LONDON: A pair of important diamond single stone rings and two pieces by trailblazing British designers will lead a varied sale of jewellery and watches at Roseberys London this autumn. The auction takes place on November 20 and contains jewellery from the 19th century to the present day, featuring famous names such as Cartier, Boucheron, Bulgari and Van Cleef & Arpels. Major brands in the world of high-end watches are also for sale and include timepieces by Audemars Piguet, Vacheron & Constantin, Rolex, Omega, and Jaeger-LeCoultre.

Mark Bowis, Head of Jewellery & Watches at Roseberys, comments: This autumn’s jewellery and watches sale at Roseberys comprises 324 lots with estimates ranging from £80 to £15,000.  Featured in the sale are a healthy collection of diamond and gem rings including diamond single stone rings, eternity rings and a varied choice of gem examples. The sale also offers a small collection of cufflinks of varying designs. Jewellery from famous names and jewel houses is represented and includes pieces by Cartier, Boucheron, Bulgari, Van Cleef & Arpels, Tiffany, Chanel H. Stern and Pomellato. The watch section includes names such as Cartier, Audemars Piguet, Vacheron & Constantin, Rolex, Jaeger-LeCoultre, Chopard, Omega and Piaget. The finale of the sale closes with two important diamond single stone rings.

The first of these enticing diamond single stone rings was made by the long-established firm of jewellers Boodles & Dunthorne. Described by jewellery specialist Mark Bowis as a “top of the food chain white diamond”, it weighs 2.22 carats and has a popular Asscher-cut giving it an ice appearance. Set in 18ct. white gold with baguette diamond three stone shoulders, this beautiful clean ring is estimated at £15,000-20,000[Lot 324]

Also estimated at £15,000-20,000 is an impressive pale yellow modified brilliant-cut diamond weighing 5.02 carats. Bowis describes it as a “very attractive stone with great presence” set in 18ct white gold with brilliant-cut diamond five stone shoulders. [Lot 318]

Pieces designed by the founders of modern jewellery in Britain during the 1960s and 1970s, such as Andrew Grima and John Donald (b.1928), is currently enjoying a renaissance with values on the rise. This wonderful rock crystal brooch, straight out of the school of abstract jewellery from this period, is by John Donald who is widely regarded as one of the most innovative jewellery designers to have emerged from post-war Britain. His iconic work, closely associated with London during the 1960s and 1970s, attracted many notable clients and patrons, including Princess Margaret and the Queen Mother. Donald earned a name as a pioneering artist-jeweller who championed creative expression and individuality through his revolutionary designs. Brooches played a particularly significant part in launching his career, as they provided him with maximum scope for expression. As a result, some of his most important ideas can be traced back through his brooch design. In this example the uniformity of the polished rods both mirror and contrast with the abstract clustering of the natural crystals. The design is an embodiment of ‘balanced irregularity’, a concept favoured by the designer who believed that “all stones, however valuable, however beautiful, must be subordinate to design.” Unusually it comes with an original maker’s case and carries hopes of £1,000-1,500[Lot 54]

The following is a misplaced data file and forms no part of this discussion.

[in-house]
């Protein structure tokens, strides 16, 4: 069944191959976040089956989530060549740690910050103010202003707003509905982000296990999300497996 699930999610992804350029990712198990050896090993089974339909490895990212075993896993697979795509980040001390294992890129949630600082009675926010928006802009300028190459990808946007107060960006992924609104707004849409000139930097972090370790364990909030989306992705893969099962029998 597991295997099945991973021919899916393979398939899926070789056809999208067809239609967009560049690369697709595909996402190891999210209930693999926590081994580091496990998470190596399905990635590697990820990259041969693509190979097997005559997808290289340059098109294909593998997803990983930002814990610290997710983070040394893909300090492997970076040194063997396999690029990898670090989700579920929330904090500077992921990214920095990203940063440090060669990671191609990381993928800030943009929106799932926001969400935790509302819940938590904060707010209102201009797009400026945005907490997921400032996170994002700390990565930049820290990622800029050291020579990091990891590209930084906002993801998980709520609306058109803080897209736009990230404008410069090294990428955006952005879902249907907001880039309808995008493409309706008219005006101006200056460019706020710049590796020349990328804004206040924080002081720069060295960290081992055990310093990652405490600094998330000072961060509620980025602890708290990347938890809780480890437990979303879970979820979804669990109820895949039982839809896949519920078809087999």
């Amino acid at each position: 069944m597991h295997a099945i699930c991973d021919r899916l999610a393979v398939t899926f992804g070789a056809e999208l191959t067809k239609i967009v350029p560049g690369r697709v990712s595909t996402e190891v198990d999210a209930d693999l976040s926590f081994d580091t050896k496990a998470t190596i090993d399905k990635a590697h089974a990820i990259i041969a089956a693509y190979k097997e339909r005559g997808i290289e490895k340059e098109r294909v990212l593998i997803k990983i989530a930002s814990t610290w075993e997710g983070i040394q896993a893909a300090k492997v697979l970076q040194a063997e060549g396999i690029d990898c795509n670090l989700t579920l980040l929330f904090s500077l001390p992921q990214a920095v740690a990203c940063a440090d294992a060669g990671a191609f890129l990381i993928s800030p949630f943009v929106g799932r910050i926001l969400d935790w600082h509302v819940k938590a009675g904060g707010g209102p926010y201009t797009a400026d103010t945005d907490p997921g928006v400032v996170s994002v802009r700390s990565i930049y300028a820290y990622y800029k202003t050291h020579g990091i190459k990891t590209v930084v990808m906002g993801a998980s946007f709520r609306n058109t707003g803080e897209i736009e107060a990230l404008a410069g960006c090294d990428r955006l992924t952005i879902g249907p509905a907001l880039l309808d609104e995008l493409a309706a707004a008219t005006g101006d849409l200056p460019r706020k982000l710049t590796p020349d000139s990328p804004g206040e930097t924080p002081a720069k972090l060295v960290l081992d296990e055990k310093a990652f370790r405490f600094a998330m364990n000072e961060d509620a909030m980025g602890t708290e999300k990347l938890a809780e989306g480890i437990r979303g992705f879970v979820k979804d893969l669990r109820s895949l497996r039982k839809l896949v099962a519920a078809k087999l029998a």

Elsewhere in the sale is a flexible necklace by Tiffany & Co – a real statement and very much in today’s taste. A classic design from the famous American luxury jeweller, it has a triple-row swag design of interesting pod-shaped links and collar shape intervals. It carries hopes of £5,000-7,000[Lot 229]

Another fine designer piece is this 18ct gold and rock crystal bracelet by the celebrated British jeweller Stephen Webster (b.1959). Typical of Webster’s strong and bold designs, this £2,000-3,000 piece comes from the classic ‘Crystal Haze’ collection in 2007. Webster, who was inspired by the pioneering modern jeweller Andrew Grima and designed pieces for Princess Diana, Rihanna and Madonna, invented the ‘crystal haze’ process whereby thin layers of quartz crystals are faceted over precious stones, creating an illuminated hologram. [Lot 79]

Affordably pitched at £3,500-4,500 is this highly desirable cushion-shaped fancy light-yellow diamond single stone ring weighing 1.25 carats. The VSI diamond has a lovely natural light-yellow tone with no additional tints and is complemented by two rectangular diamond shoulders. [Lot 316]

A rare fancy greyish yellowish green diamond single stone ring weighing 0.90 carats with a brilliant-cut diamond surround is another attractive piece for sale. Green diamonds of any size do not commonly appear on the open market. This has hopes of £4,200-4,800[Lot 322]

An older ring on offer is this c.1840 ruby and diamond ring composed of two pear-shaped or stylised heart-shaped rubies with a diamond border and bow surmount. Sentimental jewellery of the 19th century is getting more difficult to obtain in good untouched condition, with this fine example estimated at £1,500-2,000[Lot 92]

For more information about the auction please contact Peigi Mackillop [email protected] +44 (0) 20 8761 2522.








A platinum and Asscher-cut diamond single stone ring, by Boodles


Estimate: GBP£15,000 – GBP£20,000